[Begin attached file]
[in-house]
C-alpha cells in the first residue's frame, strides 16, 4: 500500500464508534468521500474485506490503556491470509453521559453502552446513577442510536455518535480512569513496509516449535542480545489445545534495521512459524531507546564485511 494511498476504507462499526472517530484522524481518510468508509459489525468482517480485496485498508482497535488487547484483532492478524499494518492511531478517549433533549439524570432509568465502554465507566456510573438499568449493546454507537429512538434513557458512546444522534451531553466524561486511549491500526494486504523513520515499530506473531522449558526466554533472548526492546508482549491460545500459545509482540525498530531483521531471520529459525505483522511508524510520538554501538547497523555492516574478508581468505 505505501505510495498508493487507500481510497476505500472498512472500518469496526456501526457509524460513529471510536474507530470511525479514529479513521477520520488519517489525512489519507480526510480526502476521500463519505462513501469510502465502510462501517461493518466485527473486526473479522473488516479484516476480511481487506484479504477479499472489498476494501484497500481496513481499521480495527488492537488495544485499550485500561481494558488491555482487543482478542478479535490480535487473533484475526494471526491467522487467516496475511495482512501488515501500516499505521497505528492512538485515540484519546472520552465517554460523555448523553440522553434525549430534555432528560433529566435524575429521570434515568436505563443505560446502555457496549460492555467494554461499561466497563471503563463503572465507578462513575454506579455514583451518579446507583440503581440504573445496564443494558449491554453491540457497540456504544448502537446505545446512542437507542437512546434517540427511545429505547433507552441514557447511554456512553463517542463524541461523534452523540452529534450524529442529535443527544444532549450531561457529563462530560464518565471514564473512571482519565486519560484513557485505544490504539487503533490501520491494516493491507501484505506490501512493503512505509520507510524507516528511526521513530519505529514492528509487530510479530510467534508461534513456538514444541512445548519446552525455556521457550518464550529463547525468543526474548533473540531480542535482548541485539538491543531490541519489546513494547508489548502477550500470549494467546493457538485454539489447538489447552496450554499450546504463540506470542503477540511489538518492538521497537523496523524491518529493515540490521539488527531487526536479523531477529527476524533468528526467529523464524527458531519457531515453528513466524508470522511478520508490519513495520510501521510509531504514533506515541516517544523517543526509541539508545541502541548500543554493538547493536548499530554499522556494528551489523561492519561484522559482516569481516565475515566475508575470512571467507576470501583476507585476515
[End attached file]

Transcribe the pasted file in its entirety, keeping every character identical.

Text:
[in-house]
C-alpha cells in the first residue's frame, strides 16, 4: 500500500464508534468521500474485506490503556491470509453521559453502552446513577442510536455518535480512569513496509516449535542480545489445545534495521512459524531507546564485511 494511498476504507462499526472517530484522524481518510468508509459489525468482517480485496485498508482497535488487547484483532492478524499494518492511531478517549433533549439524570432509568465502554465507566456510573438499568449493546454507537429512538434513557458512546444522534451531553466524561486511549491500526494486504523513520515499530506473531522449558526466554533472548526492546508482549491460545500459545509482540525498530531483521531471520529459525505483522511508524510520538554501538547497523555492516574478508581468505 505505501505510495498508493487507500481510497476505500472498512472500518469496526456501526457509524460513529471510536474507530470511525479514529479513521477520520488519517489525512489519507480526510480526502476521500463519505462513501469510502465502510462501517461493518466485527473486526473479522473488516479484516476480511481487506484479504477479499472489498476494501484497500481496513481499521480495527488492537488495544485499550485500561481494558488491555482487543482478542478479535490480535487473533484475526494471526491467522487467516496475511495482512501488515501500516499505521497505528492512538485515540484519546472520552465517554460523555448523553440522553434525549430534555432528560433529566435524575429521570434515568436505563443505560446502555457496549460492555467494554461499561466497563471503563463503572465507578462513575454506579455514583451518579446507583440503581440504573445496564443494558449491554453491540457497540456504544448502537446505545446512542437507542437512546434517540427511545429505547433507552441514557447511554456512553463517542463524541461523534452523540452529534450524529442529535443527544444532549450531561457529563462530560464518565471514564473512571482519565486519560484513557485505544490504539487503533490501520491494516493491507501484505506490501512493503512505509520507510524507516528511526521513530519505529514492528509487530510479530510467534508461534513456538514444541512445548519446552525455556521457550518464550529463547525468543526474548533473540531480542535482548541485539538491543531490541519489546513494547508489548502477550500470549494467546493457538485454539489447538489447552496450554499450546504463540506470542503477540511489538518492538521497537523496523524491518529493515540490521539488527531487526536479523531477529527476524533468528526467529523464524527458531519457531515453528513466524508470522511478520508490519513495520510501521510509531504514533506515541516517544523517543526509541539508545541502541548500543554493538547493536548499530554499522556494528551489523561492519561484522559482516569481516565475515566475508575470512571467507576470501583476507585476515